WASHINGTON — U.S. Reps. Bill Cassidy, R-Baton Rouge, and Steve Scalise, R-Jefferson, sent a letter Wednesday criticizing the Senate Appropriations Committee for proposing to take $10.2 million out of the Gulf Coast recovery pool from the BP oil disaster.
The Senate committee recently approved a financial services spending bill that takes the money out of the Gulf Coast Restoration Trust Fund primarily for a grant management program for directing the dollars and for U.S. Treasury auditing purposes.
Sen. Mary Landrieu, D-La., sits on the Senate committee and supported the bill. About half of the $10.2 million is for directing the trust fund’s grant dollars to local sources, according to her office, while the House version of the bill does not include a mechanism to distribute the funds to coastal communities properly.
The trust fund came from the RESTORE Act legislation — originally sponsored by Landrieu — signed into law last year that directs 80 percent of the Clean Water Act civil fines to the five Gulf of Mexico states affected by the disaster, an amount that could reach nearly $18 billion once the BP penalties are concluded.
The 2010 Deepwater Horizon explosion killed 11 men, and resulted in a three-month discharge of 4.9 million barrels of oil into the Gulf of Mexico off the coast of Louisiana.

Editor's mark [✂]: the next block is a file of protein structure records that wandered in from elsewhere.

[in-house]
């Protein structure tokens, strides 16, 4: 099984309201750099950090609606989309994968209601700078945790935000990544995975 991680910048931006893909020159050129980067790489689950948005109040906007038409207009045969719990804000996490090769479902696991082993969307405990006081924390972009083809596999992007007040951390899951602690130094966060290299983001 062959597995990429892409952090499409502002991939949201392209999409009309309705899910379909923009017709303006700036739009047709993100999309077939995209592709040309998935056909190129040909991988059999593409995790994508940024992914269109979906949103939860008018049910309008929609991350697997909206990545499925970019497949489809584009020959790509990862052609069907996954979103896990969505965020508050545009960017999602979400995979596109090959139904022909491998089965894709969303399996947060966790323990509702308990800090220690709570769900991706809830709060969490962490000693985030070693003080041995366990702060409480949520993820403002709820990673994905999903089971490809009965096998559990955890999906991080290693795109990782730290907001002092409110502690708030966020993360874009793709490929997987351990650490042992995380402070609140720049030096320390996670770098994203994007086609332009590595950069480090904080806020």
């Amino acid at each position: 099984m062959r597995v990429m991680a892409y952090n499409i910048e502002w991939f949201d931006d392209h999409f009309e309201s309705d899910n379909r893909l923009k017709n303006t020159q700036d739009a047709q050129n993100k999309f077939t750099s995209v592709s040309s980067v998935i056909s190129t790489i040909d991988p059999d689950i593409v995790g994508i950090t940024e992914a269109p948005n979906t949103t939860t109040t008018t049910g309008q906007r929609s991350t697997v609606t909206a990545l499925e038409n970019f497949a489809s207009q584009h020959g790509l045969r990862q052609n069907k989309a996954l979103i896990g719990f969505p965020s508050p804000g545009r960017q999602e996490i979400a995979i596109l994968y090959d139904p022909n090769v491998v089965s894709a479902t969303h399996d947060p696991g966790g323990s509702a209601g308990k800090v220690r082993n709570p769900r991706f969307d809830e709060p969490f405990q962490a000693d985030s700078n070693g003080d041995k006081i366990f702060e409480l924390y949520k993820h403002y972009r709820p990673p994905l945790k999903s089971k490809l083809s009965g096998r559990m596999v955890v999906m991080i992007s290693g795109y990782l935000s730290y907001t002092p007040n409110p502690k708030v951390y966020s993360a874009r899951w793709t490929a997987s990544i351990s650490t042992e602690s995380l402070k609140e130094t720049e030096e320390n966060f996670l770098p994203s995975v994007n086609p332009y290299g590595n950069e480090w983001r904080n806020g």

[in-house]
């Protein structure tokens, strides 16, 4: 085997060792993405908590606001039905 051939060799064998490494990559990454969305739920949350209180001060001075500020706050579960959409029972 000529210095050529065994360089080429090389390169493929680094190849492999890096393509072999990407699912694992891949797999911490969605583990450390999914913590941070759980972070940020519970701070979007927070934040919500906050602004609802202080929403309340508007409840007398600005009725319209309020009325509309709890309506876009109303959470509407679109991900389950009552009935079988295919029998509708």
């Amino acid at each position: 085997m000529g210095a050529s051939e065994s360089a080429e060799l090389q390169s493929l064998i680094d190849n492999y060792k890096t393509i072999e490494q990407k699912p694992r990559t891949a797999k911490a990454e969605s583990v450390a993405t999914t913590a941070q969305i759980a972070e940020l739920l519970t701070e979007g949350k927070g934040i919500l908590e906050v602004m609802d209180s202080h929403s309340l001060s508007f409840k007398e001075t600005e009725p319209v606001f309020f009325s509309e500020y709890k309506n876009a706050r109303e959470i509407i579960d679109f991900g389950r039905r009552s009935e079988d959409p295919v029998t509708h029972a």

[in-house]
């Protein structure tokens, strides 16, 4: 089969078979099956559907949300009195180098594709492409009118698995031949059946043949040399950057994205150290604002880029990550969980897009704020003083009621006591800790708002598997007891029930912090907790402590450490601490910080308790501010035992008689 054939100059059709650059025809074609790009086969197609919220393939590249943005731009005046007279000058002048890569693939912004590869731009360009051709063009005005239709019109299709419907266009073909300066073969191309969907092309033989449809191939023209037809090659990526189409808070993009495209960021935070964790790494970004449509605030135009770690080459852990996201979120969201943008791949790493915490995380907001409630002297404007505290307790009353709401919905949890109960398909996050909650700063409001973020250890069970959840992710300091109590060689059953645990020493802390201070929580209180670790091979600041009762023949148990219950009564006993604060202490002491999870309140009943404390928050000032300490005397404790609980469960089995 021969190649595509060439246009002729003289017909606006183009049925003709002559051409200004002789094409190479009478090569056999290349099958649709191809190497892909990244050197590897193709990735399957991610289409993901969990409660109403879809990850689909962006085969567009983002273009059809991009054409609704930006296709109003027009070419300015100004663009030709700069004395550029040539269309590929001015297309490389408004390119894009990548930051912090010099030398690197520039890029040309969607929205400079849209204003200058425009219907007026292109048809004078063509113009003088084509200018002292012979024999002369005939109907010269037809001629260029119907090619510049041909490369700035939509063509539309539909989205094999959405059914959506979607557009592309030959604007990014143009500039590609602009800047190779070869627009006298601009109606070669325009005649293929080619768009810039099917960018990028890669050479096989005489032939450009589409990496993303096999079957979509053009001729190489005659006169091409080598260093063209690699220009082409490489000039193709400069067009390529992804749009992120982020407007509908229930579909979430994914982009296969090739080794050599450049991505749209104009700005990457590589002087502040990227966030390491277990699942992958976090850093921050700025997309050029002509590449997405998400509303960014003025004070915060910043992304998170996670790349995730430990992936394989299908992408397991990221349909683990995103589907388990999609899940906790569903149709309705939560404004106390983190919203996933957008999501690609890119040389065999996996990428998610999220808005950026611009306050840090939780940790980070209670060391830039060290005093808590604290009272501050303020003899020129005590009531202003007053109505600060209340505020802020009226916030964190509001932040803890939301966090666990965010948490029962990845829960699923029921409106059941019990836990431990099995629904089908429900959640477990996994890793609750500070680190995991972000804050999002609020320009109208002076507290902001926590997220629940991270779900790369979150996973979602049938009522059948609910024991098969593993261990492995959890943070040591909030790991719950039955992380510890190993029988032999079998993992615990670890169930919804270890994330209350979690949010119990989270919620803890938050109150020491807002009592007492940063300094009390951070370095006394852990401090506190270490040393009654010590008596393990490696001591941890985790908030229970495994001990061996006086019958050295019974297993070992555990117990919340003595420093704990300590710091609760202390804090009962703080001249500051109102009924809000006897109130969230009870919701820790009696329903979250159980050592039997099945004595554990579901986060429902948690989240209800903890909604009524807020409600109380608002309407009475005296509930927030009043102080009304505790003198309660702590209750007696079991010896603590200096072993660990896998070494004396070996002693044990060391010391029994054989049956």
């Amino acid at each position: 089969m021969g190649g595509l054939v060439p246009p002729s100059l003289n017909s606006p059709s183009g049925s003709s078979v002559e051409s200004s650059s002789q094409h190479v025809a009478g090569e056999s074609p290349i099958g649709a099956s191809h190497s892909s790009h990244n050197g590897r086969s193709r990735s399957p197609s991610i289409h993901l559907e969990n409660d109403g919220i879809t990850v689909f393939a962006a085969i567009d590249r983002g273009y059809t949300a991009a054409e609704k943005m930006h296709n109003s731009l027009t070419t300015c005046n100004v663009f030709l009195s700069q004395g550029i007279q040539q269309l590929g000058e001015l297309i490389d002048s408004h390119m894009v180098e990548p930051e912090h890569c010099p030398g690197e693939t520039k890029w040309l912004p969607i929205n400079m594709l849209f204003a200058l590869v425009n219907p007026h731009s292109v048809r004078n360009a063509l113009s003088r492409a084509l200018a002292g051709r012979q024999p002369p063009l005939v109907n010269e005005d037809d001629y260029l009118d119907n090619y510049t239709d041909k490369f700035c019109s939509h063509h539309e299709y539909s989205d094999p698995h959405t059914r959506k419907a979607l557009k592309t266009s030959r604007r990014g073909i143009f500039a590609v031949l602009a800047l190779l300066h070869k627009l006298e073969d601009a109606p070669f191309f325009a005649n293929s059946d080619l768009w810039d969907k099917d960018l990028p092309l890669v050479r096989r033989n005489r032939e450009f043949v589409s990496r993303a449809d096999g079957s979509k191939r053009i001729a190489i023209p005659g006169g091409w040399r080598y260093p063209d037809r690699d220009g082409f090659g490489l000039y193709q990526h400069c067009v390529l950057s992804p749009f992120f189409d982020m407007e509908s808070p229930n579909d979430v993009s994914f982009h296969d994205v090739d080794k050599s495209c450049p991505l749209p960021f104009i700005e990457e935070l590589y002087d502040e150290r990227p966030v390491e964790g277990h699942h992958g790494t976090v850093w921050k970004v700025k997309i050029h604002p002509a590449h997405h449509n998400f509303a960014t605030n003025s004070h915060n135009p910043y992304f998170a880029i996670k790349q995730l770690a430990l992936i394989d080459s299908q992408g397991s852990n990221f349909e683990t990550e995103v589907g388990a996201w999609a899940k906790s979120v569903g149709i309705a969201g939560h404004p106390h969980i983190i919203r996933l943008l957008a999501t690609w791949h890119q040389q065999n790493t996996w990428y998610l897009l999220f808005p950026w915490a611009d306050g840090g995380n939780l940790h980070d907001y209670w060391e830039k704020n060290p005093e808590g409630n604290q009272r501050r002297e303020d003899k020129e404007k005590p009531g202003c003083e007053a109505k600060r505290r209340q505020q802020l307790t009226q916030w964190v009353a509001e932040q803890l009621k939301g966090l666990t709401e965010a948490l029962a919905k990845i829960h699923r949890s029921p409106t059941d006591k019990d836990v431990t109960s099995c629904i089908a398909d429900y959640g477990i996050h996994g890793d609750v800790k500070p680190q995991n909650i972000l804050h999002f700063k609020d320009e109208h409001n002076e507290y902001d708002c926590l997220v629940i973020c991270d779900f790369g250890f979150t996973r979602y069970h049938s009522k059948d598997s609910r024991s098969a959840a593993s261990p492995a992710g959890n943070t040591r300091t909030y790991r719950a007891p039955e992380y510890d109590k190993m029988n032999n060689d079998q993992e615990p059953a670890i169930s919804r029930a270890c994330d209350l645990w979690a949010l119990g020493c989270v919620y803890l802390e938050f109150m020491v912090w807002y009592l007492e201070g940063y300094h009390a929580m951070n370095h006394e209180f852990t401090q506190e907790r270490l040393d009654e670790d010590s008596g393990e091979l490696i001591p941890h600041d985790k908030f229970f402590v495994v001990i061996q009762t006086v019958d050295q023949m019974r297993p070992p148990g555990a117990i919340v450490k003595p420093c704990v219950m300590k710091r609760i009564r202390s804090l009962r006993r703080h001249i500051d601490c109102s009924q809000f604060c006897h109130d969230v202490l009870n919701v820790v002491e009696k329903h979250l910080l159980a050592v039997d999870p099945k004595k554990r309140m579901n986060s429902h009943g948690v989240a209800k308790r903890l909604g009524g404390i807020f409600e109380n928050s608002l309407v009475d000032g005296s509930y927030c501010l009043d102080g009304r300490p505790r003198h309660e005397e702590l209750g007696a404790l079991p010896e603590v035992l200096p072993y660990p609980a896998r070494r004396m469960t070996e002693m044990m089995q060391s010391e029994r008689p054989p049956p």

Cassidy and Scalise argued against siphoning any of the trust fund’s dollars for federal bureaucratic purposes.
“The cuts to the Gulf Coast Restoration Trust Fund undermine the RESTORE Act and harm Louisiana families and small businesses,” Cassidy said in announcing the letter.
“Coastal restoration projects are vital for maintaining industries relied upon by American consumers. Our ports and our energy resources create jobs and lower gas prices throughout the country. These industries, and the workers who support them, are threatened by coastal erosion.”
Cassidy is challenging Landrieu in her 2014 re-election bid.
“It is imperative that the RESTORE Act dollars are distributed as efficiently, transparently and quickly as possible to secure our coast,” Landrieu said in an email response. “We have one shot to get this right. This has always been a bipartisan bill. If my colleagues have any specific suggestions on how to implement the RESTORE Act more efficiently, I’m open to those ideas.”
Garret Graves, chairman of the Coastal Protection and Restoration Authority of Louisiana under Gov. Bobby Jindal, chimed in online that the Senate bill is “RESTORing bureaucracy.”
“The BP oil spill is the worst in our nation’s history and little has been done to actually address widespread damages,” Graves added in a prepared statement. “The federal government has already taken their cut — they have retained hundreds of millions of dollars in BP funds. This is a disaster in the Gulf, not a profit-making venture for the U.S. Treasury. We strongly urge the Senate to find another bill payer.”
Another issue for the Gulf Coast trust fund is that it is impacted by the ongoing federal sequester of across-the-board federal spending reductions.
The sequester, which began in March, is holding back, but not spending, 5 percent of the Gulf Coast Restoration Trust Fund and that increases to 7.2 percent beginning Oct. 1 for the 2014 fiscal year. The federal government is estimating setting aside $23 million in the fund for the upcoming fiscal year.
The sequester cuts came as a compromise in 2011 when House Republicans forced a standoff over the federal debt ceiling in a fight that could have forced the federal government to default on its payments.
Sequestration — a White House idea approved by Congress — was set up as a poison pill to force compromise, which never came.